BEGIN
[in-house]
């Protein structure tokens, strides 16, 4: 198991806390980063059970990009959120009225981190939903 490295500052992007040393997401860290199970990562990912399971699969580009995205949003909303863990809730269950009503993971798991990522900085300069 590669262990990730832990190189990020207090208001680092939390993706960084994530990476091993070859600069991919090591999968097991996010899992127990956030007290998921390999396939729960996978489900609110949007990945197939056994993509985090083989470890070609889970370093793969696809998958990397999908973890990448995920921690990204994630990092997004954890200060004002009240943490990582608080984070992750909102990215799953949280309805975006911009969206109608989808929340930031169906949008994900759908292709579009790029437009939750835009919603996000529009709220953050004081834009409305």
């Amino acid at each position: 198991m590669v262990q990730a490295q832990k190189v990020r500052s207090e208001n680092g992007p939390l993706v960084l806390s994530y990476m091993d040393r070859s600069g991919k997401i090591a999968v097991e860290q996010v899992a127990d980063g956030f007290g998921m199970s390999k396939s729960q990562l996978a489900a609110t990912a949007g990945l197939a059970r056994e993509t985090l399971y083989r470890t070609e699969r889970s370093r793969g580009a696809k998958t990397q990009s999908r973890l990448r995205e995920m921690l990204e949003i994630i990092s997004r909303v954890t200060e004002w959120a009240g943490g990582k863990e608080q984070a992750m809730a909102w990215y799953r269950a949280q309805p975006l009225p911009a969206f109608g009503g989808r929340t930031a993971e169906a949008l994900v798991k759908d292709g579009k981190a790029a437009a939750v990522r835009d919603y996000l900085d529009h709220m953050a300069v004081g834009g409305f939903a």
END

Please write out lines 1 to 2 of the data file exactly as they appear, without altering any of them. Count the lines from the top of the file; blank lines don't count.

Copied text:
[in-house]
């Protein structure tokens, strides 16, 4: 198991806390980063059970990009959120009225981190939903 490295500052992007040393997401860290199970990562990912399971699969580009995205949003909303863990809730269950009503993971798991990522900085300069 590669262990990730832990190189990020207090208001680092939390993706960084994530990476091993070859600069991919090591999968097991996010899992127990956030007290998921390999396939729960996978489900609110949007990945197939056994993509985090083989470890070609889970370093793969696809998958990397999908973890990448995920921690990204994630990092997004954890200060004002009240943490990582608080984070992750909102990215799953949280309805975006911009969206109608989808929340930031169906949008994900759908292709579009790029437009939750835009919603996000529009709220953050004081834009409305």